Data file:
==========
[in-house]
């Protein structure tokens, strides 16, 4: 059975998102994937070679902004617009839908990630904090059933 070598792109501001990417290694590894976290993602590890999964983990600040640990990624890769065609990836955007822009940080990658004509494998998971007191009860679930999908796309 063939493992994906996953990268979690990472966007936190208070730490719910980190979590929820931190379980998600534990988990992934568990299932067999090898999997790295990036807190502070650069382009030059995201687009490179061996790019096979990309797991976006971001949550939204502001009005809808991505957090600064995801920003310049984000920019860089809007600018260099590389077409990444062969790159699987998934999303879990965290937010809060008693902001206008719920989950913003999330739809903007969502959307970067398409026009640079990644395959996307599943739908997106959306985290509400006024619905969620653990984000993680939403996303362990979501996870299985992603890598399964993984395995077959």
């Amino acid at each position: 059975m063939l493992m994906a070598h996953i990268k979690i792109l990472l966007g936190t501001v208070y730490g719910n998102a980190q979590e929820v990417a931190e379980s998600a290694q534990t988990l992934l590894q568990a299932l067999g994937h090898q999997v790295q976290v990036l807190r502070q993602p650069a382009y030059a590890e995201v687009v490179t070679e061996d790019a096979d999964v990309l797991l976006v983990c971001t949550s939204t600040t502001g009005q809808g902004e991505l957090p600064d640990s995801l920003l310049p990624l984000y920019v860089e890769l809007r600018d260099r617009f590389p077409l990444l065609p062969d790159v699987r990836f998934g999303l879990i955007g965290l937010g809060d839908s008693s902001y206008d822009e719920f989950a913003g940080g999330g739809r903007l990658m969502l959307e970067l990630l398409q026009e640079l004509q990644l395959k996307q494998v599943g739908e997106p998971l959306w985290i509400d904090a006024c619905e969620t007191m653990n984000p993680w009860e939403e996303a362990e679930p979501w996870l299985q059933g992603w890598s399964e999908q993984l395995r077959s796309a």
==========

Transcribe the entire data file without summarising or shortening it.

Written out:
[in-house]
């Protein structure tokens, strides 16, 4: 059975998102994937070679902004617009839908990630904090059933 070598792109501001990417290694590894976290993602590890999964983990600040640990990624890769065609990836955007822009940080990658004509494998998971007191009860679930999908796309 063939493992994906996953990268979690990472966007936190208070730490719910980190979590929820931190379980998600534990988990992934568990299932067999090898999997790295990036807190502070650069382009030059995201687009490179061996790019096979990309797991976006971001949550939204502001009005809808991505957090600064995801920003310049984000920019860089809007600018260099590389077409990444062969790159699987998934999303879990965290937010809060008693902001206008719920989950913003999330739809903007969502959307970067398409026009640079990644395959996307599943739908997106959306985290509400006024619905969620653990984000993680939403996303362990979501996870299985992603890598399964993984395995077959």
């Amino acid at each position: 059975m063939l493992m994906a070598h996953i990268k979690i792109l990472l966007g936190t501001v208070y730490g719910n998102a980190q979590e929820v990417a931190e379980s998600a290694q534990t988990l992934l590894q568990a299932l067999g994937h090898q999997v790295q976290v990036l807190r502070q993602p650069a382009y030059a590890e995201v687009v490179t070679e061996d790019a096979d999964v990309l797991l976006v983990c971001t949550s939204t600040t502001g009005q809808g902004e991505l957090p600064d640990s995801l920003l310049p990624l984000y920019v860089e890769l809007r600018d260099r617009f590389p077409l990444l065609p062969d790159v699987r990836f998934g999303l879990i955007g965290l937010g809060d839908s008693s902001y206008d822009e719920f989950a913003g940080g999330g739809r903007l990658m969502l959307e970067l990630l398409q026009e640079l004509q990644l395959k996307q494998v599943g739908e997106p998971l959306w985290i509400d904090a006024c619905e969620t007191m653990n984000p993680w009860e939403e996303a362990e679930p979501w996870l299985q059933g992603w890598s399964e999908q993984l395995r077959s796309a």